In addition to the compulsory element of the curriculum, students can also choose to follow further courses that match their interests, skills and aspirations. Courses may be drawn from the following:
Art & Design, Business Studies, Catering, Computer Science, Dance, Drama, Electronics, French, Geography, German, Graphics, Health and Social Care, History, ICT, Music, Performing Arts, Physical Education, Product Design, ASDAN/COPE and Triple Science.

Vocational Education

There are some school based optional courses at key stage 4 that have a strong vocational focus, including BTEC Health and Social Care, BTEC Performing Arts, ASDAN/COPE and NCFE Level 1 and 2 qualifications. Students who express a desire to take part in even more practical, vocational courses have the option of attending a local college on a day release basis in order to complete Level 1/Level 2 courses. There are very limited funded places available to schools, and costs for these courses are high. In the event that we have more applications from students for these courses than places available we will judge every application on merit. The key considerations will be:
  • the ability of the student to access Level 2 courses on offer in school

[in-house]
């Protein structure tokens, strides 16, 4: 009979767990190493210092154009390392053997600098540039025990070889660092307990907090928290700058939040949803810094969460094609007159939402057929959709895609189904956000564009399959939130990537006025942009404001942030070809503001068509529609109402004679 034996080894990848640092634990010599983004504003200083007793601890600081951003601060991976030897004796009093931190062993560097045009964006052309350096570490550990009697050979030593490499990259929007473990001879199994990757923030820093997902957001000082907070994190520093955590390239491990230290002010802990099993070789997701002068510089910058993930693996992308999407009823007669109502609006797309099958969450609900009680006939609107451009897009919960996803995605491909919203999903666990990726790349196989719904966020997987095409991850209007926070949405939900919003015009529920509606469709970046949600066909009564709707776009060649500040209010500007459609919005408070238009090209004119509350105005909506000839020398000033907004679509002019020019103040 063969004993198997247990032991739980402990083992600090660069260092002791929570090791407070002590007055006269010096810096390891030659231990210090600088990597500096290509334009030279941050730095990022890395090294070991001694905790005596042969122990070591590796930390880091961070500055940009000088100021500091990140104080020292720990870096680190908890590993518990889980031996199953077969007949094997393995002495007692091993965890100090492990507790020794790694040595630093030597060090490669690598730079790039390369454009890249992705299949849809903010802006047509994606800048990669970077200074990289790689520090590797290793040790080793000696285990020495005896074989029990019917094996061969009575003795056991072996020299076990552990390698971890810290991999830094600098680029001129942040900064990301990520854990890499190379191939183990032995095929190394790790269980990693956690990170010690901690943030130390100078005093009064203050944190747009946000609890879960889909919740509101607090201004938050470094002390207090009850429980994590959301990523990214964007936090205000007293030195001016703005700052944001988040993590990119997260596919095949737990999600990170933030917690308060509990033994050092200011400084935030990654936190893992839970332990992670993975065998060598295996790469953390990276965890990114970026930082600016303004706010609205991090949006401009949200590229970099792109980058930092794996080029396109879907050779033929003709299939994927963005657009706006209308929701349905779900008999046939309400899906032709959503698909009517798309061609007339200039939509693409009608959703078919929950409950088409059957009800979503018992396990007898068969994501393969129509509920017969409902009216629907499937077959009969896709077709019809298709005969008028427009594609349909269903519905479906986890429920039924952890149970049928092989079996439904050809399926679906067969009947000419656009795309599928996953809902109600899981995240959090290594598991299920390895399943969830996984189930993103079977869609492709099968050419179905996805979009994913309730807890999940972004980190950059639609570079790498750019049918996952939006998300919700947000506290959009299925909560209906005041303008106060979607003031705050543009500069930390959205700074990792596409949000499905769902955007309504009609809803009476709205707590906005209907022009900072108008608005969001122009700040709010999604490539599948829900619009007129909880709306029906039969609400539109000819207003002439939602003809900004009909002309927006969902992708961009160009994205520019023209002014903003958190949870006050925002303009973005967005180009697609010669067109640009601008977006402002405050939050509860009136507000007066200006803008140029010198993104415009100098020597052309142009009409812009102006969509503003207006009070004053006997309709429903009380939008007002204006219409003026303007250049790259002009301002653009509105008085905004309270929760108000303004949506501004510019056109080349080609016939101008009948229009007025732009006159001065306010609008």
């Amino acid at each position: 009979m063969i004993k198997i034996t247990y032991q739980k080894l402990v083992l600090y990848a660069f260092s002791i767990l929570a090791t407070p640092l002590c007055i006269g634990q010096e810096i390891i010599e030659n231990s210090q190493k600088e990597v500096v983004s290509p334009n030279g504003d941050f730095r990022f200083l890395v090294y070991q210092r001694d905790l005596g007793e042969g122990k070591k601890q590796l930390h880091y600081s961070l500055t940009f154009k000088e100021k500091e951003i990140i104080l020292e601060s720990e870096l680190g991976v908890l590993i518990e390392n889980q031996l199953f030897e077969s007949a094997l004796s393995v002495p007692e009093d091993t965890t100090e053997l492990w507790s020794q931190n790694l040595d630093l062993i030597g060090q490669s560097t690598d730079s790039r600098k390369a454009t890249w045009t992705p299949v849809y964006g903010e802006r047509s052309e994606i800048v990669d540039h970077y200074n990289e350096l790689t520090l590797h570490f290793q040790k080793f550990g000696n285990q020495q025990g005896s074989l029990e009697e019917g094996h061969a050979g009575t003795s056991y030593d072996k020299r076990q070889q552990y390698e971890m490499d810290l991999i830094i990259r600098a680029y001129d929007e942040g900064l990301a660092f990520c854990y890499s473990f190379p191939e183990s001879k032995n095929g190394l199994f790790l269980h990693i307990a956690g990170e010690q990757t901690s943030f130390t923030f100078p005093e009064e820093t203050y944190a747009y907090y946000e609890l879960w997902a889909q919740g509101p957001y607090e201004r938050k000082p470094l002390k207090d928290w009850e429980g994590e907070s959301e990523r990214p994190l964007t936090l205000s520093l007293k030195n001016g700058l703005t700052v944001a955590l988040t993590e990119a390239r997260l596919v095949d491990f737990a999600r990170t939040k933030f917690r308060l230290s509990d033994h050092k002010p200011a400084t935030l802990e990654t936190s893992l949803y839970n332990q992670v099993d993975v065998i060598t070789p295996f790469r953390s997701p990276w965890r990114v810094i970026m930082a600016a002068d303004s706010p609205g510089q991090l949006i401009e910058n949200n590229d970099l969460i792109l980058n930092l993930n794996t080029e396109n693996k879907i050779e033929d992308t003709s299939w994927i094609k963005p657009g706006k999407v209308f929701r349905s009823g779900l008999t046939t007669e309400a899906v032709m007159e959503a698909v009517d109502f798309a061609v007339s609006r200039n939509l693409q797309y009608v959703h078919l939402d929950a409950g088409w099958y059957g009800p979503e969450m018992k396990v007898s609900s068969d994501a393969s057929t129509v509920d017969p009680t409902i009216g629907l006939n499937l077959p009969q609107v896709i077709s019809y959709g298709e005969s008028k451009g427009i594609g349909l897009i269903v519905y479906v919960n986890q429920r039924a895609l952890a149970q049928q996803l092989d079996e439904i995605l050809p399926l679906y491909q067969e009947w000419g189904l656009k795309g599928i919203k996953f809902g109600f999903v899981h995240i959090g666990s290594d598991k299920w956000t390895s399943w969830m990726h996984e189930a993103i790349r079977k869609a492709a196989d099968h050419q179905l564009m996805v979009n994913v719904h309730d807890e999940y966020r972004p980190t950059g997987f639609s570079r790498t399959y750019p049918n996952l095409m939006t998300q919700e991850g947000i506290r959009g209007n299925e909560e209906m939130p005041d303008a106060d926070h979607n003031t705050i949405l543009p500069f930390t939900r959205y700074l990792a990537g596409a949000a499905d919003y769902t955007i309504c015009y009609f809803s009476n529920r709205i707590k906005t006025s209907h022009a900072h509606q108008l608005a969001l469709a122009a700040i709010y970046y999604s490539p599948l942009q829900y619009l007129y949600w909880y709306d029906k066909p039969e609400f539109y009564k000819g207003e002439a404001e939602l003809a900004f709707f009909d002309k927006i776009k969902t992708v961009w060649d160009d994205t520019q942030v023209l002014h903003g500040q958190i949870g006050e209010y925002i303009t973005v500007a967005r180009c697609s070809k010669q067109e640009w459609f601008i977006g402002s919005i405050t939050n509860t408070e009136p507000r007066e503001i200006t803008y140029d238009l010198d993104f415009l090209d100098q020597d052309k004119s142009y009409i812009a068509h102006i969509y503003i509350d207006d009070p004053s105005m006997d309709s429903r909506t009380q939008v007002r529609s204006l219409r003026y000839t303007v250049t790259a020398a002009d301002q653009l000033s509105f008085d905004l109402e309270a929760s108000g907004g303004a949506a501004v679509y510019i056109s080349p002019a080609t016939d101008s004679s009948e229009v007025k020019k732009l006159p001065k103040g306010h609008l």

• the ability of the college to support any specific learning needs of the student
  • the student’s prior attainment as colleges may apply criteria for entry to Level 1/Level 2 courses
  • the student’s record regarding completion of independent study

The Options process

Students selecting their key stage 4 courses are provided with course details via the “options booklet” which is distributed at the start of the options process. An options assembly and a parents’ evening also form part of the process. Responsibility for providing additional advice lies with year 9 tutors, the year 9 Learning and Progress Manager, the CAIG team and the Senior Leader in charge of curriculum.
All students in year 9 complete an options survey identifying their initial preferences for key stage 4 subjects. This includes making a choice from a “Progress 8” option block which involves making a selection to study GCSE history, geography, French, German or computer science.
The outcomes from this survey are used to construct timetable blocks. The number of classes (in each subject) and the range of subjects in each block are designed to maximise the number of students who can study all of their preferred subjects.
Subjects which are unpopular in either the survey or the final options selection will not run. We usually consider 12 students to be the absolute minimum number for which a class could run. We also reserve the right to re-allocate students by using their reserve choice when their first choice cannot be run.